Although present Govt. has shown great concern and extreme sympathy in this regard but the matter is still in a state of indeterminate drift to their misfortune. Under the stress of stern necessity now, they resort to periodic protest demonstrations for the redressal of their grievances.
Undoubtedly, the development is an essential antecedent to promote progress and prosperity of a state but at the same time the same should provide ample opportunities to employ the unemployed youth and ensure removal of poverty.
A development which fails to provide employment and which fails to remove poverty and hunger is not propitious. Development must include well being of all. Governance in which some waste food and drink while some struggle for food and drink cannot be called good governance.
The paramount endeavor of good governance should bring glee not gloom, hope not despair and solace not sufferings on the faces of their subjects.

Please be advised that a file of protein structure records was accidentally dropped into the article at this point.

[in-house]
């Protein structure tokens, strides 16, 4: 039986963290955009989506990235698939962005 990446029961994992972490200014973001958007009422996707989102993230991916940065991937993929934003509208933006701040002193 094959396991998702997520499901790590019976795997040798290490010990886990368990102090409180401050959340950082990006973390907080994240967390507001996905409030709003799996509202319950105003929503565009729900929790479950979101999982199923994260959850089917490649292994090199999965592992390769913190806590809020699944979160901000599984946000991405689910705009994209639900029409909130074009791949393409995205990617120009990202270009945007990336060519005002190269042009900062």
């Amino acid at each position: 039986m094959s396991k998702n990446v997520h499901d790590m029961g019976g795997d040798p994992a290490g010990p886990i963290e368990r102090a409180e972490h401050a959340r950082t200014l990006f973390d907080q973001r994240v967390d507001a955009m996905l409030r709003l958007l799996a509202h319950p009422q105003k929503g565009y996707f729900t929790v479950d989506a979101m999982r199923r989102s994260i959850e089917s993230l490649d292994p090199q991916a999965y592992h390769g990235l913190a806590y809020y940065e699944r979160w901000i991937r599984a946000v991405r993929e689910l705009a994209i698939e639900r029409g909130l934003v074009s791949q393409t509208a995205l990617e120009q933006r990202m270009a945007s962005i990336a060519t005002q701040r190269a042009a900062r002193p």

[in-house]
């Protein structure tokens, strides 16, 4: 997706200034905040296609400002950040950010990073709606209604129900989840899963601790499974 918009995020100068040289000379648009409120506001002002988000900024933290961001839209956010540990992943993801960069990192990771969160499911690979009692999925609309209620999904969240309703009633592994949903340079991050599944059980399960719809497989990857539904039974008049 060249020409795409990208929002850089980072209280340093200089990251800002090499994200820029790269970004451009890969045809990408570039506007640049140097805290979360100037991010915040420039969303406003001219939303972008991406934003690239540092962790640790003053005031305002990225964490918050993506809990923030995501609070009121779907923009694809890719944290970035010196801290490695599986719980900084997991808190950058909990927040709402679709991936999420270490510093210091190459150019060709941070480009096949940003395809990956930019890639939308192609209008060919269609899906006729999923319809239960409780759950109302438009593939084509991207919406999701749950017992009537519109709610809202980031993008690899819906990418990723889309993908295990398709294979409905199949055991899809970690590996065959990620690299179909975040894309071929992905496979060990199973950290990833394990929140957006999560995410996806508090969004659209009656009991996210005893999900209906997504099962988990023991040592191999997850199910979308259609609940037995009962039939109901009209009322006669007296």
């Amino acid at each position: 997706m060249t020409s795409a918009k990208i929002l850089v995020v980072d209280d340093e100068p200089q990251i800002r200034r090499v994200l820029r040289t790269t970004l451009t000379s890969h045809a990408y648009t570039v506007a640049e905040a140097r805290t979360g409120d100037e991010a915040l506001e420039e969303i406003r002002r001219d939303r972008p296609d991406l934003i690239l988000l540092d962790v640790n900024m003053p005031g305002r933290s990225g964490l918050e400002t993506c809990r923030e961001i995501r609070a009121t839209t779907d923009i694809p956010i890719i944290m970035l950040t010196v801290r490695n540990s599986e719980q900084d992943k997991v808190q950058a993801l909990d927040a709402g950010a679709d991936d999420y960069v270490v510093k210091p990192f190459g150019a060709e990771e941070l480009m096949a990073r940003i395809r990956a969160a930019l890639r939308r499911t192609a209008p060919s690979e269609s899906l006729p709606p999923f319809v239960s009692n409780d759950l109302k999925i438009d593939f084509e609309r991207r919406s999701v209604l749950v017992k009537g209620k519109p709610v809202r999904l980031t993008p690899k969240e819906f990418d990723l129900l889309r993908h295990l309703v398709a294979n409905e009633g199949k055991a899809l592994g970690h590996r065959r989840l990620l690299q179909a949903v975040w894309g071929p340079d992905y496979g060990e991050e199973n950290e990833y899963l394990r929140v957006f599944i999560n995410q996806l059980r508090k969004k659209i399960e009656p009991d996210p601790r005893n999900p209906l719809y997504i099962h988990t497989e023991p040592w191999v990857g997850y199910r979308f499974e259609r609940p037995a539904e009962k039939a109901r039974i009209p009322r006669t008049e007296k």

None should die of hunger and no one should be deprived of his genuine rights and justice should prevail to all the classes and masses at all levels with fair play and favour to none. This good state of affairs cannot be expected unless those sitting at the top responsible positions toil hard with strong will and with public conscience without extraneous considerations. Those who think of their own interests and comforts hardly realise the interests and discomforts of people.
People need good governance and it is one which is clean, sincere and free from corruption, favouritism, and nepotism and free from self-aggrandisements, self indulgence, self interest and also free from scandalous big scams of big deals, land grabbing and loot of natural resources above and below land.
The daily wagers/ casual labourers, therefore, deserve to be regularised if possible in one window-operation and their outstandings released on human grounds. Regularisation of 61,000 daily wagers would provide livelihood to at least five lakh family members who are partially or wholly dependent on them. The present dispensation of governance would be doing great service to these people if they resolve this long pending burning issue by acting fast.